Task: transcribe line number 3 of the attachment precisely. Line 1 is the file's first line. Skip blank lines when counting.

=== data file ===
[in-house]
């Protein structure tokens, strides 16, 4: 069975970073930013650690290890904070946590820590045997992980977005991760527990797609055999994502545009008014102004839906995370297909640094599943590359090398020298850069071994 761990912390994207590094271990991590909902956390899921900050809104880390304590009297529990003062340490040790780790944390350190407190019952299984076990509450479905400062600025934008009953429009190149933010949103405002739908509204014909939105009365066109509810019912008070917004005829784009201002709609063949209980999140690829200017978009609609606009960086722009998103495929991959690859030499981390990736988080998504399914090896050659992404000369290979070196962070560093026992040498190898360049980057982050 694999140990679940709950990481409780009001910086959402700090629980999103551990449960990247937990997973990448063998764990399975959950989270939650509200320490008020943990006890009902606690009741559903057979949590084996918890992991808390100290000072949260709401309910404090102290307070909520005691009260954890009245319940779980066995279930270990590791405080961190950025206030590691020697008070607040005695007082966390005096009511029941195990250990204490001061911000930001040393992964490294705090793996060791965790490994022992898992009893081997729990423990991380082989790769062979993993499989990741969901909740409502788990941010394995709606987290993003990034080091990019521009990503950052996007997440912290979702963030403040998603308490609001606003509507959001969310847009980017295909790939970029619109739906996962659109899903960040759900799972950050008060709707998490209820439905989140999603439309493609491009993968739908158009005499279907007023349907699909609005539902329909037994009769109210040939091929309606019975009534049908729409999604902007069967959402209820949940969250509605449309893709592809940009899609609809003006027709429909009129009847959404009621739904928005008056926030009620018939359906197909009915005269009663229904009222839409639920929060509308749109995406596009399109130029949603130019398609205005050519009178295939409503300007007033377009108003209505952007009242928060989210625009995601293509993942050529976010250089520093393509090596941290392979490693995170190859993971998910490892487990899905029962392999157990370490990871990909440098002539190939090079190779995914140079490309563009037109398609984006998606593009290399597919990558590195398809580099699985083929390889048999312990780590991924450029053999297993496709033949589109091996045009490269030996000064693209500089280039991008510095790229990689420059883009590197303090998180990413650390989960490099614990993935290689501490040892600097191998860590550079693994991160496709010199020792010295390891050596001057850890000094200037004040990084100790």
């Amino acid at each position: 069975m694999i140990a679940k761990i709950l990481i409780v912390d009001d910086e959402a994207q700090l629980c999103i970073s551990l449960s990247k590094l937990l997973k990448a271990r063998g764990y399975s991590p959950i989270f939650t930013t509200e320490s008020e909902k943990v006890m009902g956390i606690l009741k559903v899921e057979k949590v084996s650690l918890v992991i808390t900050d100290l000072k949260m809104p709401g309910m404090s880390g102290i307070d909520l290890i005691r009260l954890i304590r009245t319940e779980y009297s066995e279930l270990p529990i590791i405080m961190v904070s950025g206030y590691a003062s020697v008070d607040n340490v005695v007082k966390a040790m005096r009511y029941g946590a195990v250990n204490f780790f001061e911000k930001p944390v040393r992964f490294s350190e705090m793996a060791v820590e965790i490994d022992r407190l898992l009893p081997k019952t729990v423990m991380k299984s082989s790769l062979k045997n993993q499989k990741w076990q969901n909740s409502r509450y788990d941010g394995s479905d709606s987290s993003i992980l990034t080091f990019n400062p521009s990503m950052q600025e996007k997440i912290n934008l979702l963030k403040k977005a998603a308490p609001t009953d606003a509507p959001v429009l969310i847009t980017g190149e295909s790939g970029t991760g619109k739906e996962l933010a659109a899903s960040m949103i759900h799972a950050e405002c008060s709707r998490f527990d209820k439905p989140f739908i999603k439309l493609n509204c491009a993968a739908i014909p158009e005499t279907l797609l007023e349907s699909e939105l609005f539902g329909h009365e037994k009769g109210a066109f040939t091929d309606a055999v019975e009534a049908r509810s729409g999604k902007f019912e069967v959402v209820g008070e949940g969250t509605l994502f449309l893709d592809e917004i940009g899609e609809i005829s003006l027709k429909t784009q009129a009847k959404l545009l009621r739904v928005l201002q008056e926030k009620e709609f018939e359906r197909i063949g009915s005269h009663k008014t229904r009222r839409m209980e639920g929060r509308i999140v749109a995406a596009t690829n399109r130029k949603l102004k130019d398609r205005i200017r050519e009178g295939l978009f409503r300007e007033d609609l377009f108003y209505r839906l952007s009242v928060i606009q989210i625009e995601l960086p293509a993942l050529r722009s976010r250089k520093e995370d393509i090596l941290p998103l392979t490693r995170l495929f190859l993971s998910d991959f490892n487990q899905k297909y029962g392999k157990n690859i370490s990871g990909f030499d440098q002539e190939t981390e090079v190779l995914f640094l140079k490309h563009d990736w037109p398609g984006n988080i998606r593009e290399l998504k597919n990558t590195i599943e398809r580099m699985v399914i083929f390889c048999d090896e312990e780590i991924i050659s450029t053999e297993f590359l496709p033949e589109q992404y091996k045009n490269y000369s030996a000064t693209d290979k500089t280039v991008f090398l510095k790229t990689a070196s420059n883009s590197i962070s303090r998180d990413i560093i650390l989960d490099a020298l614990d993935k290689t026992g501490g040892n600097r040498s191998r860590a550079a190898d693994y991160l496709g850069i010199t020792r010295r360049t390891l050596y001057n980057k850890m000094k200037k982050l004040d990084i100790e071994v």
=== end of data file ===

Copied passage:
């Amino acid at each position: 069975m694999i140990a679940k761990i709950l990481i409780v912390d009001d910086e959402a994207q700090l629980c999103i970073s551990l449960s990247k590094l937990l997973k990448a271990r063998g764990y399975s991590p959950i989270f939650t930013t509200e320490s008020e909902k943990v006890m009902g956390i606690l009741k559903v899921e057979k949590v084996s650690l918890v992991i808390t900050d100290l000072k949260m809104p709401g309910m404090s880390g102290i307070d909520l290890i005691r009260l954890i304590r009245t319940e779980y009297s066995e279930l270990p529990i590791i405080m961190v904070s950025g206030y590691a003062s020697v008070d607040n340490v005695v007082k966390a040790m005096r009511y029941g946590a195990v250990n204490f780790f001061e911000k930001p944390v040393r992964f490294s350190e705090m793996a060791v820590e965790i490994d022992r407190l898992l009893p081997k019952t729990v423990m991380k299984s082989s790769l062979k045997n993993q499989k990741w076990q969901n909740s409502r509450y788990d941010g394995s479905d709606s987290s993003i992980l990034t080091f990019n400062p521009s990503m950052q600025e996007k997440i912290n934008l979702l963030k403040k977005a998603a308490p609001t009953d606003a509507p959001v429009l969310i847009t980017g190149e295909s790939g970029t991760g619109k739906e996962l933010a659109a899903s960040m949103i759900h799972a950050e405002c008060s709707r998490f527990d209820k439905p989140f739908i999603k439309l493609n509204c491009a993968a739908i014909p158009e005499t279907l797609l007023e349907s699909e939105l609005f539902g329909h009365e037994k009769g109210a066109f040939t091929d309606a055999v019975e009534a049908r509810s729409g999604k902007f019912e069967v959402v209820g008070e949940g969250t509605l994502f449309l893709d592809e917004i940009g899609e609809i005829s003006l027709k429909t784009q009129a009847k959404l545009l009621r739904v928005l201002q008056e926030k009620e709609f018939e359906r197909i063949g009915s005269h009663k008014t229904r009222r839409m209980e639920g929060r509308i999140v749109a995406a596009t690829n399109r130029k949603l102004k130019d398609r205005i200017r050519e009178g295939l978009f409503r300007e007033d609609l377009f108003y209505r839906l952007s009242v928060i606009q989210i625009e995601l960086p293509a993942l050529r722009s976010r250089k520093e995370d393509i090596l941290p998103l392979t490693r995170l495929f190859l993971s998910d991959f490892n487990q899905k297909y029962g392999k157990n690859i370490s990871g990909f030499d440098q002539e190939t981390e090079v190779l995914f640094l140079k490309h563009d990736w037109p398609g984006n988080i998606r593009e290399l998504k597919n990558t590195i599943e398809r580099m699985v399914i083929f390889c048999d090896e312990e780590i991924i050659s450029t053999e297993f590359l496709p033949e589109q992404y091996k045009n490269y000369s030996a000064t693209d290979k500089t280039v991008f090398l510095k790229t990689a070196s420059n883009s590197i962070s303090r998180d990413i560093i650390l989960d490099a020298l614990d993935k290689t026992g501490g040892n600097r040498s191998r860590a550079a190898d693994y991160l496709g850069i010199t020792r010295r360049t390891l050596y001057n980057k850890m000094k200037k982050l004040d990084i100790e071994v």